On Christmas Eve the Chinese government released Xu Wenli, the founder of the country’s tiny Democratic Party, into American exile. Xu has spent sixteen of the last twenty-one years behind bars. The most interesting comments on this event came from John Kamm, who for years has had no equal for occasionally persuading the Chinese government to free its political “enemies”.
Kamm disclosed that the decision to free Xu had been made at “the highest level,” during President Jiang Zemin’s recent visit to President Bush at his Texas ranch. He added that Xu was the first prisoner to be released who had been convicted for “endangering state security” and that his release showed that China is determined to improve its relationship with the United States.
These statements reveal Mr. Kamm’s insider’s knowledge, but beneath them, I suggest, lies his irony. Mr. Xu, who had been sentenced as a “counterrevolutionary” to twelve years in prison in 1982 for his activities at Beijing’s Democracy Wall, was sentenced again to thirteen years in 1998 for endangering state security. Endangering state security was a mere substitute for counterrevolution in the revised criminal code of 1997, apparently to reduce international criticism. Under the new code well over 3,000 Chinese have been convicted. Xu’s is the only release.
It is also the case that the Xu Wenli deal was struck at the Crawford ranch last October. In exchange, Mr. Bush referred to China as an “ally” in the war against terrorism; this had already been made plain when Washington deemed as “terrorists” a tiny group of Muslims in the Xinjiang region where China has been conducting antireligious operations for decades.
The ironies here are plain indeed. When CNN began its Chinese broadcast of Xu Wenli’s release, the screen was instantly blacked out. This deal was intended for Americans, not as an encouragement for Chinese, despite newly drafted laws purportedly protecting human rights. A second irony is that when Assistant Secretary of State Lorne Craner traveled to China in late December with a list of prisoners Washington wished released, the Xu deal had long been struck; when he journeyed farther to Xinjiang, the family of Rebiya Kadeer, a Uighur activist in prison since 1999 for sending her exiled husband newspaper clippings of news from Xinjiang, her family was rounded up to prevent them from speaking to Mr. Craner. He was left with nothing to say in Xinjiang except that his conversations with officials there had been “cordial” and that he hoped on another occasion they would be more productive. Mr Craner had learned the lesson of his parade of State Department predecessors: Such visits to China are public relations exercises that make China appear more open while the Americans are reduced to empty hopes for the future.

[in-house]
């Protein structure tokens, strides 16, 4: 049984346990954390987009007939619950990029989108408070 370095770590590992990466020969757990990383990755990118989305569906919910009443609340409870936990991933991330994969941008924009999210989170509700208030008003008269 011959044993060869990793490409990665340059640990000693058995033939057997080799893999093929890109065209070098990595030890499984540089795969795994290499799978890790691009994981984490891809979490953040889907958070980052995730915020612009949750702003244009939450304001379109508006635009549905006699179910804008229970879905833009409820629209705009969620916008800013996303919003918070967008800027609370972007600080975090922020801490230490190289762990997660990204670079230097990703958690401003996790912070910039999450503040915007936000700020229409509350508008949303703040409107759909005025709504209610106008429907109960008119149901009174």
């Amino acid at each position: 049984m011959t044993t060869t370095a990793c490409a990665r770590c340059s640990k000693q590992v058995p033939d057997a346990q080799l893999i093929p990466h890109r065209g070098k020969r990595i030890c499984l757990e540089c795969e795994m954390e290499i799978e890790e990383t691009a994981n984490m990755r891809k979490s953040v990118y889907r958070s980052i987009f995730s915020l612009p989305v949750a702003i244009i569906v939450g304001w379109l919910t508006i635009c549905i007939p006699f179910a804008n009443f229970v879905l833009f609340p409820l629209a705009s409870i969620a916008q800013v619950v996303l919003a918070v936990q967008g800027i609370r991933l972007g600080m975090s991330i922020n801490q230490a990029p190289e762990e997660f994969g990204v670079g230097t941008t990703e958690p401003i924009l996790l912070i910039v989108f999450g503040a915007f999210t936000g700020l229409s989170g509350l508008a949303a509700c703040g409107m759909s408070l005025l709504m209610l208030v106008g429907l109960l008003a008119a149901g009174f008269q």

This use of dissidents as bargaining chips began in the Soviet Union and has been well learned in China. Beijing, too, has a bottomless supply of what were once counterrevolutionaries, and are now seditionists: Catholic priests, Protestant pastors, Tibetan monks and nuns, Muslims, industrial workers who have led strikes, anyone who mentions Tiananmen. Hundreds of these enemies are held in the “Ankang,” police-run psychiatric facilities for those diagnosed as “political maniacs,” so defined because when they make their political demands, about religion, say, or Tiananmen, they do not disguise their identities.
Virtually all Xu Wenli’s colleagues in the nascent Democratic Party are behind bars. If a convenient deal to China’s advantage can be struck with the United States, they also will be available for release. This was the case with the most famous dissidents, now in America, Wei Jingsheng and Wang Dan; the American response to Wei and Wang as bait were a welcome for President Jiang at the Clinton White House and Mr. Clinton accepting an invitation to Beijing.